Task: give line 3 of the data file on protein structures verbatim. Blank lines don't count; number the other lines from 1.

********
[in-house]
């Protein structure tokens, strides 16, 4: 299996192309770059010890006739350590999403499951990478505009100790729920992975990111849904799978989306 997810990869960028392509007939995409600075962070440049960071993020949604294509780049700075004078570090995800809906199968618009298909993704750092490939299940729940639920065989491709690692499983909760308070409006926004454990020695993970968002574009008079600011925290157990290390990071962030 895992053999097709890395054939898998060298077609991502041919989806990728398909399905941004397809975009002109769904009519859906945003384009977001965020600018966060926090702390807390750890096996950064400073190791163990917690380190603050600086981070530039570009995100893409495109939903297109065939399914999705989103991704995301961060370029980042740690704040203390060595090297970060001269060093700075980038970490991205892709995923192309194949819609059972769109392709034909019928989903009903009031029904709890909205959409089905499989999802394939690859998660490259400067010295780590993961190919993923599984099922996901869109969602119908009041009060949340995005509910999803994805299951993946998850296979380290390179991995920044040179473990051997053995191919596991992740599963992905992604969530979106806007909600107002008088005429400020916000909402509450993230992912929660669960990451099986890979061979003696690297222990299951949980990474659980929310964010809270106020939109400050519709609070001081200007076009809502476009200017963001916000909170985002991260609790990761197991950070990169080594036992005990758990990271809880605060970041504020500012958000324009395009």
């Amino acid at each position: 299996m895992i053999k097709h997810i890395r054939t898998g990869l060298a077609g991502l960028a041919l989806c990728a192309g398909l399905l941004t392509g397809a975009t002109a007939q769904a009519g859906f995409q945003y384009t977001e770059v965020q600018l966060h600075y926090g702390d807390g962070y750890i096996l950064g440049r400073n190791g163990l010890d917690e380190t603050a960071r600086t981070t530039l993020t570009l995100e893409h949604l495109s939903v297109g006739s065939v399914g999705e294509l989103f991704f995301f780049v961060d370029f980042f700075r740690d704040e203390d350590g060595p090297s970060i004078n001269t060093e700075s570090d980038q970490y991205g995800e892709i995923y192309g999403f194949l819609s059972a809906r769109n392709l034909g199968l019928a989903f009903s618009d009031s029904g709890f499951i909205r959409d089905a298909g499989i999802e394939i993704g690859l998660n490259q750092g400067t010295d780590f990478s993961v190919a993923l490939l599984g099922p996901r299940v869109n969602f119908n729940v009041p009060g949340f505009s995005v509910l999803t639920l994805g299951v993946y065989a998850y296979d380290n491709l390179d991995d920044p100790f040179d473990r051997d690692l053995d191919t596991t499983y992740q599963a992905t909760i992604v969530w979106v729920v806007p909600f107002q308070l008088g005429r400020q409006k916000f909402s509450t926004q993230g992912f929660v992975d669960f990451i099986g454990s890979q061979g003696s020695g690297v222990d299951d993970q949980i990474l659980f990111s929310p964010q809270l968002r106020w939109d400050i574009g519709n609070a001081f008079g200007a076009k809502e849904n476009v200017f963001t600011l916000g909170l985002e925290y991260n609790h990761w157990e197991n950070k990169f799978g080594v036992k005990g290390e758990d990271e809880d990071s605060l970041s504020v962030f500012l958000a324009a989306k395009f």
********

């Amino acid at each position: 299996m895992i053999k097709h997810i890395r054939t898998g990869l060298a077609g991502l960028a041919l989806c990728a192309g398909l399905l941004t392509g397809a975009t002109a007939q769904a009519g859906f995409q945003y384009t977001e770059v965020q600018l966060h600075y926090g702390d807390g962070y750890i096996l950064g440049r400073n190791g163990l010890d917690e380190t603050a960071r600086t981070t530039l993020t570009l995100e893409h949604l495109s939903v297109g006739s065939v399914g999705e294509l989103f991704f995301f780049v961060d370029f980042f700075r740690d704040e203390d350590g060595p090297s970060i004078n001269t060093e700075s570090d980038q970490y991205g995800e892709i995923y192309g999403f194949l819609s059972a809906r769109n392709l034909g199968l019928a989903f009903s618009d009031s029904g709890f499951i909205r959409d089905a298909g499989i999802e394939i993704g690859l998660n490259q750092g400067t010295d780590f990478s993961v190919a993923l490939l599984g099922p996901r299940v869109n969602f119908n729940v009041p009060g949340f505009s995005v509910l999803t639920l994805g299951v993946y065989a998850y296979d380290n491709l390179d991995d920044p100790f040179d473990r051997d690692l053995d191919t596991t499983y992740q599963a992905t909760i992604v969530w979106v729920v806007p909600f107002q308070l008088g005429r400020q409006k916000f909402s509450t926004q993230g992912f929660v992975d669960f990451i099986g454990s890979q061979g003696s020695g690297v222990d299951d993970q949980i990474l659980f990111s929310p964010q809270l968002r106020w939109d400050i574009g519709n609070a001081f008079g200007a076009k809502e849904n476009v200017f963001t600011l916000g909170l985002e925290y991260n609790h990761w157990e197991n950070k990169f799978g080594v036992k005990g290390e758990d990271e809880d990071s605060l970041s504020v962030f500012l958000a324009a989306k395009f």